Someone could say ‘I’m not getting anywhere with my Facebook page’, and you could look at the page, see the page is updated maybe every 2 months and then only with a sales pitch and come to a reasonable conclusion that one reason they’re not successful is they’re not posting consistently. Someone could say ‘I’m not selling anything’ and you take a look at their business and see that they haven’t done any marketing beyond establishing their physical and online stores, and come to a reasonable conclusion that one reason they’re not selling is because they’re not marketing. In another case someone could say “I’m not getting any sales” and you look at their products and see that there’s nothing unique about the products, come to a reasonable conclusion that one reason they’re not getting sales is because their products aren’t unique.
Now, we could go back to the same 3 examples and probably find other reasons why they’re not successful in those areas, but what it comes down to is the fact that the issue isn’t really the issue. Yes, not getting anywhere with Facebook or not making any sales are issues, but what they really point to is a bigger issue that needs to be addressed first. Until that larger issue is addressed the smaller issue won’t be able to be completely resolved. Sure, you can make some headway by doing paid FB ads, adding more stores online and offline, or adding more products respectively, but that’s really not addressing the issue that needs to be addressed.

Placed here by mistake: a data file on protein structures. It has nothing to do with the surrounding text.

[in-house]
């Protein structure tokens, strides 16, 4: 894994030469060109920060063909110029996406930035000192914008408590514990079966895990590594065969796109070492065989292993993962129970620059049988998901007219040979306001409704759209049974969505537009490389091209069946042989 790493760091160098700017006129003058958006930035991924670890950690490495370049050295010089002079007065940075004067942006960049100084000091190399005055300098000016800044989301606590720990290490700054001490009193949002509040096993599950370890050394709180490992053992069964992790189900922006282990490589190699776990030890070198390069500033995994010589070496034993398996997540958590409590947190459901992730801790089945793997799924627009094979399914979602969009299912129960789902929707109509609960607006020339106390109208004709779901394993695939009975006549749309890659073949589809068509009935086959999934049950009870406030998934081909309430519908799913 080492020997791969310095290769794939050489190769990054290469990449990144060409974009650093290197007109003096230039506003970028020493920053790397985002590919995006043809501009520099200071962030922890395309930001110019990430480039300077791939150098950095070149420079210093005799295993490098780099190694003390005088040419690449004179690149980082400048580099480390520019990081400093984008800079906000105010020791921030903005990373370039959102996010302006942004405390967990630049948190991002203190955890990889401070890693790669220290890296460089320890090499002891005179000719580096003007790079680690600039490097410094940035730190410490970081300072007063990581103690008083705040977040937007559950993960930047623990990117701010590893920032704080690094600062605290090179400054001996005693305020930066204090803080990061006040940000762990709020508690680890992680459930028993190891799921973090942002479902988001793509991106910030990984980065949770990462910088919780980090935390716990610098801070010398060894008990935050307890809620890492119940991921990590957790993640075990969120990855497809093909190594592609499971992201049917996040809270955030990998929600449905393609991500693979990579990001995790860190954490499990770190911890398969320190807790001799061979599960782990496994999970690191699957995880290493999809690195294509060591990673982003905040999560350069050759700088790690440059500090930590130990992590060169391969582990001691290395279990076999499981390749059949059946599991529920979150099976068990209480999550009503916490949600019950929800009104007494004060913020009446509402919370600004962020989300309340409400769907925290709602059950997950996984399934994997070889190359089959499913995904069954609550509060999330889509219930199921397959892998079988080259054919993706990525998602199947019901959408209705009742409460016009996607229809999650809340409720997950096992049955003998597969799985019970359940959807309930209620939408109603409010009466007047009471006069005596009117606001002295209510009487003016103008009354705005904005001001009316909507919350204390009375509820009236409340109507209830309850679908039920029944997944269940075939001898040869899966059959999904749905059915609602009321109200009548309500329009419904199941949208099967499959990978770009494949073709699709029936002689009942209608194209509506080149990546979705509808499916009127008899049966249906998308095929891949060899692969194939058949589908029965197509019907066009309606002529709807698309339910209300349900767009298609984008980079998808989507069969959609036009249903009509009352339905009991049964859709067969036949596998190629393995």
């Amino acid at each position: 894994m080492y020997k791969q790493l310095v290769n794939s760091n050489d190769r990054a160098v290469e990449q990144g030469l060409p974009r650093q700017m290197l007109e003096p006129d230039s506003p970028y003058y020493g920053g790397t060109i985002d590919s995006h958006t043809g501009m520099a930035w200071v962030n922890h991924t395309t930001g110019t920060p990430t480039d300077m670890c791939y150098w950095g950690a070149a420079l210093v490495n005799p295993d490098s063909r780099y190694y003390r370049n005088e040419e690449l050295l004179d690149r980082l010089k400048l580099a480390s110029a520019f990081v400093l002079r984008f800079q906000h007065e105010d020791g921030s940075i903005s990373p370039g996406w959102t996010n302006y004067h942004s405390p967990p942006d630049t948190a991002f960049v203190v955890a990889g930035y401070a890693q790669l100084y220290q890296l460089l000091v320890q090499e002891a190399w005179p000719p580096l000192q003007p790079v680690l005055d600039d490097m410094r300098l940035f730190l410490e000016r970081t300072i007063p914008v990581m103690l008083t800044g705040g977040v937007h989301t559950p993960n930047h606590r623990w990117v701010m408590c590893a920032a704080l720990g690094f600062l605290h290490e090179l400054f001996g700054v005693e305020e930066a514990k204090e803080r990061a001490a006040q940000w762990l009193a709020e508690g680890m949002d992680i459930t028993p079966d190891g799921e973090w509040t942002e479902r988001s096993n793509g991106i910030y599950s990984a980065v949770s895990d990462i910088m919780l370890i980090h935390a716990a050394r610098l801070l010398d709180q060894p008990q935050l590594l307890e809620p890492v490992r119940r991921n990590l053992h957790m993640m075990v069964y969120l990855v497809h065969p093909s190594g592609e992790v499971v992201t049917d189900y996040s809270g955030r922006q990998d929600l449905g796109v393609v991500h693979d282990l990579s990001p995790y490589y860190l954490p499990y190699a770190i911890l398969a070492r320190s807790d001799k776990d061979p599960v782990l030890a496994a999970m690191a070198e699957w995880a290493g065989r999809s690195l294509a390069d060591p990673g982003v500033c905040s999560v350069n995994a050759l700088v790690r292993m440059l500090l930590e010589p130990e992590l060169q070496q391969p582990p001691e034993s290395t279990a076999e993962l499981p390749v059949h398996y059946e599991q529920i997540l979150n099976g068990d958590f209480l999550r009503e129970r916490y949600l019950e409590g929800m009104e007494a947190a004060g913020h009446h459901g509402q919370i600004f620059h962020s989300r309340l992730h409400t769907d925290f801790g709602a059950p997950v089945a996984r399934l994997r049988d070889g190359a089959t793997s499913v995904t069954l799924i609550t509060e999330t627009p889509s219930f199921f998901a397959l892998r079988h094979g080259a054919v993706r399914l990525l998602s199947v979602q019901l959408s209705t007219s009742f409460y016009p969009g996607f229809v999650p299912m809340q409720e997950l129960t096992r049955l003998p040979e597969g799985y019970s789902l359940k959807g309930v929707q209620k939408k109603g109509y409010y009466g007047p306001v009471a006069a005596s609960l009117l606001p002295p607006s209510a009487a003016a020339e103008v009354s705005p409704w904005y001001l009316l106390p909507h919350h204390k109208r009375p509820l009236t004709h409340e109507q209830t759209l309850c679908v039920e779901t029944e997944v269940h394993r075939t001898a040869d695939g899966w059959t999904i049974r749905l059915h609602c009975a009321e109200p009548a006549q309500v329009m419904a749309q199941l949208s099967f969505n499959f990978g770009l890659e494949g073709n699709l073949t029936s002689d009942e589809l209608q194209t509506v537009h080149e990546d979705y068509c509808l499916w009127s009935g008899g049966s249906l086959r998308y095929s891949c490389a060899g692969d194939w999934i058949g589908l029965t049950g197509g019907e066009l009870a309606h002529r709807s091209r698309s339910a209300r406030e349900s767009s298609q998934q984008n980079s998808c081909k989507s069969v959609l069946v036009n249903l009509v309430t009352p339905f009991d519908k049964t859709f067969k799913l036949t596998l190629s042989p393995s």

To follow through on our examples, my friends’ company doesn’t need someone who can technically do their job, they need someone who’s a leader and able to help the employees they’re responsible for be more successful in their jobs, and/or hire new employees who are qualified for and have the attitude for success. In the case of the Facebook page example unless the business really uses all of FB’s aspects along with a solid content strategy they won’t get anywhere. In the case of the business not selling anything but having physical and online stores, you can have the best products or services in the world but if you don’t market them, you can’t sell them. In the case of the generic products, yes, there will always be a need for generic products, but why be generic if you can bring something unique to the marketplace?
Today I would encourage you to sit down and take a look at the things that have presented as issues or you’re concerned about and look a bit deeper into them and see if you’re missing the real issue.
I was talking recently with a client about the business review we had just done and she said how she thought she was really on top of things before the review and now realizes how much more she could/should be doing, which got me thinking about success. Success isn’t usually something you achieve and are done, it’s something that’s often a very long and winding journey that often takes a long time and you reach victories in stages. That may sound frustrating, but there’s a simple truth that I told my client that I think makes all the difference: where you start.